Assemblyman Andrew Hevesi


Reports to the People

Spring 2008

Assemblyman Hevesi Appointed
Chairman of Renewable Energy Subcommittee

Dear Neighbor,

On May 5, 2008, I had the privilege of being appointed Chairman of the New York State Assembly’s Subcommittee on Renewable Energy. The State of New York and our nation are at a turning point regarding how we generate, deliver, and consume energy. There is growing recognition that our existing energy policies are not sustainable, that there are numerous new technologies and an emergence of environmentally neutral energy sources, and that there is a concerted movement toward energy efficiency and demand reduction. While these are all welcome developments, it is imperative, as with any type of change, that these movements are monitored and guided by sound and calculated government policy. I am excited and honored to be a part of this change and will do my best to advance New York State’s leadership on these issues.

Andy Hevesi

photo Assemblyman Hevesi drafting legislation in the Assembly Chamber.
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Hevesi Organizes Coalition of Over 100 Elected Officials in New York City and Westchester to Ensure Con Edison’s Energy Efficiency Programs Make Sense for Ratepayers

In May 2007, the New York State Assembly’s Standing Committee on Energy convened a hearing to discuss Con Edison’s proposed rate increase. At the hearing, Assemblyman Hevesi addressed energy efficiency issues and the demand side management programs that Con Edison had included in their rate increase proposal. Con Ed’s representatives were unable to answer many of the Assemblyman’s questions regarding these issues.

Subsequently, the Assemblyman submitted a list of his questions in writing to Con Edison requesting basic information including which demand side management programs will be employed, how they will be structured, and what communities will be targeted. Con Edison’s responses were evasive, unsubstantial, and failed to address the Assemblyman’s concerns. Hevesi then sent follow-up letters to Con Edison detailing exactly what information needed to be produced. One of the letters stated:

“By not providing any specifics on how that money will be spent, Con Ed is unnecessarily raising concerns as to why the company is unwilling to disclose its plans for use of a large sum of money that will be added to the bills of the average ratepayer.”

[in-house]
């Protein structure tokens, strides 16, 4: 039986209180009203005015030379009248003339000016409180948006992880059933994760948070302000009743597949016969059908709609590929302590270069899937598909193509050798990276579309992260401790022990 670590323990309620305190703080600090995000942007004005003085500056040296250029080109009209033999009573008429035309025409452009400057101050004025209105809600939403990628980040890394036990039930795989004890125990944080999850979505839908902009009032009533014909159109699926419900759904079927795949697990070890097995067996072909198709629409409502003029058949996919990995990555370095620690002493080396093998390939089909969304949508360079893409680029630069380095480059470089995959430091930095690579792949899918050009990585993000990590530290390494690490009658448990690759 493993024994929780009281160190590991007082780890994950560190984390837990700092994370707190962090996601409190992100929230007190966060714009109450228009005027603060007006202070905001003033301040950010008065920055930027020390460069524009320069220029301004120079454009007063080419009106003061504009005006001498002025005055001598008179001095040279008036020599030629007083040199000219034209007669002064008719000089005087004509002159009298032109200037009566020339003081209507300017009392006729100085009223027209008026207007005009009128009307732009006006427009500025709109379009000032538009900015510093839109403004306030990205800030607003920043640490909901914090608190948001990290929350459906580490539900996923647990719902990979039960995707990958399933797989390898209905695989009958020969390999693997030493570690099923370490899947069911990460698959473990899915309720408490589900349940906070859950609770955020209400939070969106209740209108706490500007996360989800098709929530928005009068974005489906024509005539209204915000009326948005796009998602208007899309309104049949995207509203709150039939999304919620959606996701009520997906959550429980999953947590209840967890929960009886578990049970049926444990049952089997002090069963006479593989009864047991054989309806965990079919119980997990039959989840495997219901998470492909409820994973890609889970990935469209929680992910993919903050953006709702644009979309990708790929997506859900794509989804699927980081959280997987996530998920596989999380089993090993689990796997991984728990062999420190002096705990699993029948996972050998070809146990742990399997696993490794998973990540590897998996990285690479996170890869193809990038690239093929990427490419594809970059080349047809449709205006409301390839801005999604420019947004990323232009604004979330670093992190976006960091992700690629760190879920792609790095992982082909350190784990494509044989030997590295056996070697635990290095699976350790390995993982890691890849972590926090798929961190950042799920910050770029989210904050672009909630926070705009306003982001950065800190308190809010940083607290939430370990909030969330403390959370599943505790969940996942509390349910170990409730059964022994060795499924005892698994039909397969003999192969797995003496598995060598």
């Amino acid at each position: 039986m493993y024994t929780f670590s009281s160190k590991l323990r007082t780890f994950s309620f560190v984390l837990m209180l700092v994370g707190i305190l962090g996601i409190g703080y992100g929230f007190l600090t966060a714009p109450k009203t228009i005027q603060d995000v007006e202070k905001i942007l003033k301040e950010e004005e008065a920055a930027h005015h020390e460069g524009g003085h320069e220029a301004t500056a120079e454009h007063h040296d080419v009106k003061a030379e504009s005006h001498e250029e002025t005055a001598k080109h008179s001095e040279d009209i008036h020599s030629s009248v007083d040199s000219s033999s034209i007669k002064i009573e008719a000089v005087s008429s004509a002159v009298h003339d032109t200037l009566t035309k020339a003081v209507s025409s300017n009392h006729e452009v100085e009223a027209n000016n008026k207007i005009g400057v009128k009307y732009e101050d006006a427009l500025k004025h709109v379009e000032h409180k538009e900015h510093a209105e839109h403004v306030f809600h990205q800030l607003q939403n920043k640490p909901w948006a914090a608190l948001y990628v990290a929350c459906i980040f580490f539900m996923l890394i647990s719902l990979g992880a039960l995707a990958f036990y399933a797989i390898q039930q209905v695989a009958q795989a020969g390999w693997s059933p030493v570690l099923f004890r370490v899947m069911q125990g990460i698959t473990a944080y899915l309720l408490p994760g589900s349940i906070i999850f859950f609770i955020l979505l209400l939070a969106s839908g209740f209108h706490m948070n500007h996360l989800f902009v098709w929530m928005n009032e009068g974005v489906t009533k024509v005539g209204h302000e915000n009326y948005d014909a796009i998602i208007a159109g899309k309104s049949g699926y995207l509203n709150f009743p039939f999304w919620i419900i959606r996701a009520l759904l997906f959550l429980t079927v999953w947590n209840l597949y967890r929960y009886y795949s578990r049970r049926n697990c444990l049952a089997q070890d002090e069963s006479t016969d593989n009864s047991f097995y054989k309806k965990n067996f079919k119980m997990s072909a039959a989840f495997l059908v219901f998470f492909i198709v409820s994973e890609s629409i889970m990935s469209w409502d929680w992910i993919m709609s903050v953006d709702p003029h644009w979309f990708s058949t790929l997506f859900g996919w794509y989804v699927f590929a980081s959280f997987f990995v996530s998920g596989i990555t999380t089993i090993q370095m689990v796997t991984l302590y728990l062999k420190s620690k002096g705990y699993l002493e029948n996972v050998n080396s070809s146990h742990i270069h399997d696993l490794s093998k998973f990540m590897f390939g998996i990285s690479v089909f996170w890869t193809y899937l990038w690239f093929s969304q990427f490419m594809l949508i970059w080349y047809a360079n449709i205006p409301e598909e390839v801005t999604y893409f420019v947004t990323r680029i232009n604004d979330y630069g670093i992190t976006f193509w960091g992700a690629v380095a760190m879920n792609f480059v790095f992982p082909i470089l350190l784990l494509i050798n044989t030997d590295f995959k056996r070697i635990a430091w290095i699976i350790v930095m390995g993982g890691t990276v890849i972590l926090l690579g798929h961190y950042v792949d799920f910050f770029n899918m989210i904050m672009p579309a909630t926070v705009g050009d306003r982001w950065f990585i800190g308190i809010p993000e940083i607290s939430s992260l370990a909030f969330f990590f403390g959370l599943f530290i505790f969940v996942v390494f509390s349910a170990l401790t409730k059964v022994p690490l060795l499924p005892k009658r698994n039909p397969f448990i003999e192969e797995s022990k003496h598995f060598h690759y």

Assemblyman Hevesi subsequently petitioned the appropriate Administrative Law Judges to become an active party in the Public Service Commission (PSC) proceedings on rate case 07E-0523. He also began a review of all the relevant material involved in Con Edison’s rate increase proposal for its demand side management programs, including Con Edison’s proposal, Con Ed’s testimony in support, and briefs by a wide range of experts in the energy field and active parties in the rate case.

Upon review of these materials, which included expert opinions from sources such as the City of New York, the Port Authority, and New York State Consumer Protection Board, Assemblyman Hevesi came to three conclusions regarding Con Edison’s proposed rate increase for demand side management programs:

1) the size of Con Edison’s proposed demand side management program was not sufficient to produce the level of demand reductions that will be required to fulfill the Governor’s 15 x 15 energy demand reduction proposal

2) due to the lack of sufficient details provided by Con Edison, it was impossible to determine program viability or get any sense of how Con Ed was going to spend the additional money it was requesting from ratepayers

3) the proposed incentive package in this request, which would have been paid by ratepayers on top of the $122.3 million program cost, was unwarranted and outrageous.

Based upon these conclusions, Assemblyman Hevesi drafted and submitted a letter to the Public Service Commission and all active parties in the rate case, calling on the commission to reject Con Edison’s efforts to increase the burden on ratepayers for these insufficient, clandestine and costly demand side management proposals.